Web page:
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Utorok, 22. októbra 2019
James Augustine Aloysius Joyce (1882-1941)
Dátum pridania: 25.05.2004 Oznámkuj: 12345
Autor referátu: stepik
 
Jazyk: Angličtina Počet slov: 1 718
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James Augustine Aloysius Joyce (1882-1941)
Irish novelist, noted for his experimental use of language in such works as ULYSSES (1922) and FINNEGANS WAKE (1939). Joyce's technical innovations in the art of the novel include an extensive use of interior monologue; he used a complex network of symbolic parallels drawn from the mythology, history, and literature, and created a unique language of invented words, puns, and allusions. From 1902 Joyce spent his life in Paris, Trieste, Rome, and Zurich, with only occasional brief visit to Ireland, but his native country remained basic to all his writings. "The only demand I make of my reader," Joyce once told an interviewer, "is that he should devote his whole life to reading my works."
Joyce was born in Dublin as the son of John Stanislaus Joyce, impoverished gentleman, who had failed in a distillery business and tried all kinds of professions, including politics and tax collecting. Joyce's mother, Mary Jane Murray, was ten years younger than her husband. She was an accomplished pianist, whose life was dominated by the Roman Catholic Church and her husband. In spite of the poverty, the family struggled to maintain solid middle-class facade.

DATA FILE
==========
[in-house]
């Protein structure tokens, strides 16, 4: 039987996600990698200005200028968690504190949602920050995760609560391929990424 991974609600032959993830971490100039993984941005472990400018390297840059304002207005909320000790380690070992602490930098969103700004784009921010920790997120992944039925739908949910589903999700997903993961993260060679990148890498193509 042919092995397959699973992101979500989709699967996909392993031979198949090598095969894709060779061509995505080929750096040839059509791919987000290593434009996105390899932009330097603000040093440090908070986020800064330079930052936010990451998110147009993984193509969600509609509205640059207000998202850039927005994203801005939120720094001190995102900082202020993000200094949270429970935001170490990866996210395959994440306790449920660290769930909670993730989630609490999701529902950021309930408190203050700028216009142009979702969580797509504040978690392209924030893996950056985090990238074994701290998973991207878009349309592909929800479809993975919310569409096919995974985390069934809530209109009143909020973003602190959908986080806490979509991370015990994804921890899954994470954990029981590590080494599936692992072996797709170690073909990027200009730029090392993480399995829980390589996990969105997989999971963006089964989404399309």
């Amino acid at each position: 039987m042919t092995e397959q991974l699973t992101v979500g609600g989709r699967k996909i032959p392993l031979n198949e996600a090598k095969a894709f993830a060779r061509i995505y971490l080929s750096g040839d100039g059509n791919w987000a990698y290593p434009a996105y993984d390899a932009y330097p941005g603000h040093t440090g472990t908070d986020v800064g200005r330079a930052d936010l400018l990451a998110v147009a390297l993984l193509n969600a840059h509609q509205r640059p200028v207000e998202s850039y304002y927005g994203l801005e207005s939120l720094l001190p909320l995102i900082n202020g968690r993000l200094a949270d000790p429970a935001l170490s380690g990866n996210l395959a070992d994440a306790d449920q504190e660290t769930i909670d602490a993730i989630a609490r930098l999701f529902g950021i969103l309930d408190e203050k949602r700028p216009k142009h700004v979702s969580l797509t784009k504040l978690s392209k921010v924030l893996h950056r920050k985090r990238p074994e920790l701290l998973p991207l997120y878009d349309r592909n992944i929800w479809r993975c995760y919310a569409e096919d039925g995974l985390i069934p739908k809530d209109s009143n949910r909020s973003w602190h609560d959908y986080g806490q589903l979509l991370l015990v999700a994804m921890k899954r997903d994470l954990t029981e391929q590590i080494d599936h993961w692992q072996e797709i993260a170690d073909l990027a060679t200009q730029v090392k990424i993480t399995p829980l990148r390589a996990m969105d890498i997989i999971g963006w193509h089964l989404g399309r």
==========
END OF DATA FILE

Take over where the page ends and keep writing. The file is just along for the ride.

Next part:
From the age of six Joyce, was educated by Jesuits at Clongowes Wood College, at Clane, and then at Belvedere College in Dublin (1893-97). Later he thanked Jesuits for teaching him to think straight, although he rejected their religious instructions. In 1898 he entered the University College, Dublin, where he found his early inspirations from the works of Henrik Ibsen, St.Thomas Aquinas and W.B. Yeats. Joyce's first publication was an essay on Ibsen's play When We Dead Awaken. It appeared in Fortnightly Review in 1900. At this time he began writing lyric poems. After graduation in 1902 the twenty-year-old Joyce went to Paris, where he worked as a journalist, teacher and in other occupations in difficult financial conditions. He spent in France a year, returning when a telegram arrived saying his mother was dying. Not long after her death, Joyce was traveling again. He left Dublin in 1904 with Nora Barnacle, a chambermaid (they married in 1931), staying in Pola, Austria-Hungary, and in Trieste. Joyce gave English lessons and talked about setting up an agency to sell Irish tweed. Refused a post teaching Italian literature in Dublin, he continued to live abroad.
The Trieste years were chaotic, poverty-stricken, and productive.
 
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